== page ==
PP 83-4
(Patriarchs and Prophets 83-4)
It is true that the people of modern times have the benefit of the attainments of their predecessors. The men of masterly minds, who planned and studied and wrote, have left their work for those who follow. But even in this respect, and so far as merely human knowledge is concerned, how much greater the advantages of the men of that olden time! They had among them for hundreds of years him who was formed in God’s image, whom the Creator Himself pronounced “good”—the man whom God had instructed in all the wisdom pertaining to the material world. Adam had learned from the Creator the history of creation; he himself witnessed the events of nine centuries; and he imparted his knowledge to his descendants. The antediluvians were without books, they had no written records; but with their great physical and mental vigor, they had strong memories, able to grasp and to retain that which was communicated to them, and in turn to transmit it unimpaired to their posterity. And for hundreds of years there were seven generations living upon the earth contemporaneously, having the opportunity of consulting together and profiting each by the knowledge and experience of all. (PP 83.1) MC View Tool
The advantages enjoyed by men of that age to gain a knowledge of God through His works have never been equaled since. And so far from being an era of religious darkness, that was an age of great light. All the world had opportunity to receive instruction from Adam, and those who feared the Lord had also Christ and angels for their teachers. And they had a silent witness to the truth, in the garden of God, which for so many centuries remained among men. At the cherubim-guarded gate of Paradise the glory of God was revealed, and hither came the first worshipers. Here their altars were reared, and their offerings presented. It was here that Cain and Abel had brought their sacrifices, and God had condescended to communicate with them. (PP 83.2) MC View Tool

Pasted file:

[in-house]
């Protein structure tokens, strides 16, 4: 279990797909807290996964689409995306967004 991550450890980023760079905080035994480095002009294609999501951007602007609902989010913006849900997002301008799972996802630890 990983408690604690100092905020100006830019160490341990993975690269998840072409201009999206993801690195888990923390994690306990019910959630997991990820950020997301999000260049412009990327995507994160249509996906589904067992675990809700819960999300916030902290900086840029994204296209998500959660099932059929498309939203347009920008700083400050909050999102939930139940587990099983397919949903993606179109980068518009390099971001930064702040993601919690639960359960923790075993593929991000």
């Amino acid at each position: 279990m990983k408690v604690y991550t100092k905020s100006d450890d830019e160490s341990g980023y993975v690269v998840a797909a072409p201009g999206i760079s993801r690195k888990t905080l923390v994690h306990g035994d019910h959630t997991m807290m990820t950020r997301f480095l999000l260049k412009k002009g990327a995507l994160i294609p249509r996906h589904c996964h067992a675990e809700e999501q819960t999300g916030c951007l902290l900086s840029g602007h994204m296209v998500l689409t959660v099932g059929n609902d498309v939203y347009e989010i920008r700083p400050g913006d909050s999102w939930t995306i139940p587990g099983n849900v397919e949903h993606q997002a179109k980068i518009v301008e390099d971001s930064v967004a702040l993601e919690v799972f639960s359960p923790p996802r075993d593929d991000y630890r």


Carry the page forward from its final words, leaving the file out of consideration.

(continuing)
Skepticism could not deny the existence of Eden while it stood just in sight, its entrance barred by watching angels. The order of creation, the object of the garden, the history of its two trees so closely connected with man’s destiny, were undisputed facts. And the existence and supreme authority of God, the obligation of His law, were truths which men were slow to question while Adam was among them. (PP 84.1) MC View Tool
Notwithstanding the prevailing iniquity, there was a line of holy men who, elevated and ennobled by communion with God, lived as in the companionship of heaven. They were men of massive intellect, of wonderful attainments. They had a great and holy mission—to develop a character of righteousness, to teach a lesson of godliness, not only to the men of their time, but for future generations. Only a few of the most prominent are mentioned in the Scriptures; but all through the ages God had faithful witnesses, truehearted worshipers. (PP 84.2) MC View Tool
Of Enoch it is written that he lived sixty-five years, and begat a son. After that he walked with God three hundred years. During these earlier years Enoch had loved and feared God and had kept His commandments. He was one of the holy line, the preservers of the true faith, the progenitors of the promised seed. From the lips of Adam he had learned the dark story of the Fall, and the cheering one of God’s grace as seen in the promise; and he relied upon the Redeemer to come. But after the birth of his first son, Enoch reached a higher experience; he was drawn into a closer relationship with God. He realized more fully his own obligations and responsibility as a son of God. And as he saw the child’s love for its father, its simple trust in his protection; as he felt the deep, yearning tenderness of his own heart for that first-born son, he learned a precious lesson of the wonderful love of God to men in the gift of His Son, and the confidence which the children of God may repose in their heavenly Father. The infinite, unfathomable love of God through Christ became the subject of his meditations day and night; and with all the fervor of his soul he sought to reveal that love to the people among whom he dwelt. (PP 84.3) MC View Tool